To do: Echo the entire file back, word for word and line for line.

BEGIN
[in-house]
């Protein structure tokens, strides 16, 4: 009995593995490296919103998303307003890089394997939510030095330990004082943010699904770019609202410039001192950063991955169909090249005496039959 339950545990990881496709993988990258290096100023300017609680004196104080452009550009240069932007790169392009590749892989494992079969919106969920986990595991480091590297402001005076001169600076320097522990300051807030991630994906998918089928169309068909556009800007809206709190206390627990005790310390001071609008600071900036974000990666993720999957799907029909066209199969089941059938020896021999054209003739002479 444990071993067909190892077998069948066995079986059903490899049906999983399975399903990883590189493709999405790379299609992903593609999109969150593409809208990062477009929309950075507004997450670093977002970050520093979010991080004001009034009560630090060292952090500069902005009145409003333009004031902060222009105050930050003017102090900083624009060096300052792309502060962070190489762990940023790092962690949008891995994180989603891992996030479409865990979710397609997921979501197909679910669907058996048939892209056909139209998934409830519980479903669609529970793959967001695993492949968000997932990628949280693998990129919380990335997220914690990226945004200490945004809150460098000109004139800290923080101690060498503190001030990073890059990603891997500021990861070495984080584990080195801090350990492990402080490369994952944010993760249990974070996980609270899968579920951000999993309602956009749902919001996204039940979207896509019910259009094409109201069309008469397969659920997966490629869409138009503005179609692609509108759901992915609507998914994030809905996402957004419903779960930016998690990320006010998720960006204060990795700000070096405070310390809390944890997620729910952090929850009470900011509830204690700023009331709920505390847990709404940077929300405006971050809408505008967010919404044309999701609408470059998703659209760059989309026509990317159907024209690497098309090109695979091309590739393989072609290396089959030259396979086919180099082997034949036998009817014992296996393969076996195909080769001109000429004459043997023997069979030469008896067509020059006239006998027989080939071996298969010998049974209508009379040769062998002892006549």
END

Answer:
[in-house]
């Protein structure tokens, strides 16, 4: 009995593995490296919103998303307003890089394997939510030095330990004082943010699904770019609202410039001192950063991955169909090249005496039959 339950545990990881496709993988990258290096100023300017609680004196104080452009550009240069932007790169392009590749892989494992079969919106969920986990595991480091590297402001005076001169600076320097522990300051807030991630994906998918089928169309068909556009800007809206709190206390627990005790310390001071609008600071900036974000990666993720999957799907029909066209199969089941059938020896021999054209003739002479 444990071993067909190892077998069948066995079986059903490899049906999983399975399903990883590189493709999405790379299609992903593609999109969150593409809208990062477009929309950075507004997450670093977002970050520093979010991080004001009034009560630090060292952090500069902005009145409003333009004031902060222009105050930050003017102090900083624009060096300052792309502060962070190489762990940023790092962690949008891995994180989603891992996030479409865990979710397609997921979501197909679910669907058996048939892209056909139209998934409830519980479903669609529970793959967001695993492949968000997932990628949280693998990129919380990335997220914690990226945004200490945004809150460098000109004139800290923080101690060498503190001030990073890059990603891997500021990861070495984080584990080195801090350990492990402080490369994952944010993760249990974070996980609270899968579920951000999993309602956009749902919001996204039940979207896509019910259009094409109201069309008469397969659920997966490629869409138009503005179609692609509108759901992915609507998914994030809905996402957004419903779960930016998690990320006010998720960006204060990795700000070096405070310390809390944890997620729910952090929850009470900011509830204690700023009331709920505390847990709404940077929300405006971050809408505008967010919404044309999701609408470059998703659209760059989309026509990317159907024209690497098309090109695979091309590739393989072609290396089959030259396979086919180099082997034949036998009817014992296996393969076996195909080769001109000429004459043997023997069979030469008896067509020059006239006998027989080939071996298969010998049974209508009379040769062998002892006549």